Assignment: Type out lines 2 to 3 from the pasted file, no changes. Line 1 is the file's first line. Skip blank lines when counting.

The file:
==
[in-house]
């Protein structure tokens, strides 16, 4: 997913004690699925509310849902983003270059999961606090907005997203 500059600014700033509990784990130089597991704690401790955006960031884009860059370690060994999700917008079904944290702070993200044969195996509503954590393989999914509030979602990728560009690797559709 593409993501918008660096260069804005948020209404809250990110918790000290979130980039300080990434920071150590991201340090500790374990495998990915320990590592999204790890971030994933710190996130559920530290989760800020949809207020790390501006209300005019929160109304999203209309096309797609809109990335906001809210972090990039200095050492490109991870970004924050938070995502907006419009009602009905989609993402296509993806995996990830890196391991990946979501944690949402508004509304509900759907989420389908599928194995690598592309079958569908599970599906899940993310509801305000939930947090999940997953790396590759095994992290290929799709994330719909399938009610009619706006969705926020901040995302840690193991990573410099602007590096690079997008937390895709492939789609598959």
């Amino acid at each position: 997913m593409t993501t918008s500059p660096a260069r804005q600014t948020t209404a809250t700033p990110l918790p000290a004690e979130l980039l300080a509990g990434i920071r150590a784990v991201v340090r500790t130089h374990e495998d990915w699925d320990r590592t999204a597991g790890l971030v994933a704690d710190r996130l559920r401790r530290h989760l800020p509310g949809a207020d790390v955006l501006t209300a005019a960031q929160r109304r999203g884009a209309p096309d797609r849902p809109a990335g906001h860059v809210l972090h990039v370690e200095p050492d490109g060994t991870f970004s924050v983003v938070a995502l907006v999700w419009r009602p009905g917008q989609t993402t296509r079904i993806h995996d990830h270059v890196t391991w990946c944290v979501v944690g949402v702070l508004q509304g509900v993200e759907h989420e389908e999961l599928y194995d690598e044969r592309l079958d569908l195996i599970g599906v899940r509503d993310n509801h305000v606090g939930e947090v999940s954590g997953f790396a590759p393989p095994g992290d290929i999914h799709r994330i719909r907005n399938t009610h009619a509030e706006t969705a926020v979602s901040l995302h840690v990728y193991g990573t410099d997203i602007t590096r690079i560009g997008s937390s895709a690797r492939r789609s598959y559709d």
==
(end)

């Protein structure tokens, strides 16, 4: 997913004690699925509310849902983003270059999961606090907005997203 500059600014700033509990784990130089597991704690401790955006960031884009860059370690060994999700917008079904944290702070993200044969195996509503954590393989999914509030979602990728560009690797559709 593409993501918008660096260069804005948020209404809250990110918790000290979130980039300080990434920071150590991201340090500790374990495998990915320990590592999204790890971030994933710190996130559920530290989760800020949809207020790390501006209300005019929160109304999203209309096309797609809109990335906001809210972090990039200095050492490109991870970004924050938070995502907006419009009602009905989609993402296509993806995996990830890196391991990946979501944690949402508004509304509900759907989420389908599928194995690598592309079958569908599970599906899940993310509801305000939930947090999940997953790396590759095994992290290929799709994330719909399938009610009619706006969705926020901040995302840690193991990573410099602007590096690079997008937390895709492939789609598959």
């Amino acid at each position: 997913m593409t993501t918008s500059p660096a260069r804005q600014t948020t209404a809250t700033p990110l918790p000290a004690e979130l980039l300080a509990g990434i920071r150590a784990v991201v340090r500790t130089h374990e495998d990915w699925d320990r590592t999204a597991g790890l971030v994933a704690d710190r996130l559920r401790r530290h989760l800020p509310g949809a207020d790390v955006l501006t209300a005019a960031q929160r109304r999203g884009a209309p096309d797609r849902p809109a990335g906001h860059v809210l972090h990039v370690e200095p050492d490109g060994t991870f970004s924050v983003v938070a995502l907006v999700w419009r009602p009905g917008q989609t993402t296509r079904i993806h995996d990830h270059v890196t391991w990946c944290v979501v944690g949402v702070l508004q509304g509900v993200e759907h989420e389908e999961l599928y194995d690598e044969r592309l079958d569908l195996i599970g599906v899940r509503d993310n509801h305000v606090g939930e947090v999940s954590g997953f790396a590759p393989p095994g992290d290929i999914h799709r994330i719909r907005n399938t009610h009619a509030e706006t969705a926020v979602s901040l995302h840690v990728y193991g990573t410099d997203i602007t590096r690079i560009g997008s937390s895709a690797r492939r789609s598959y559709d």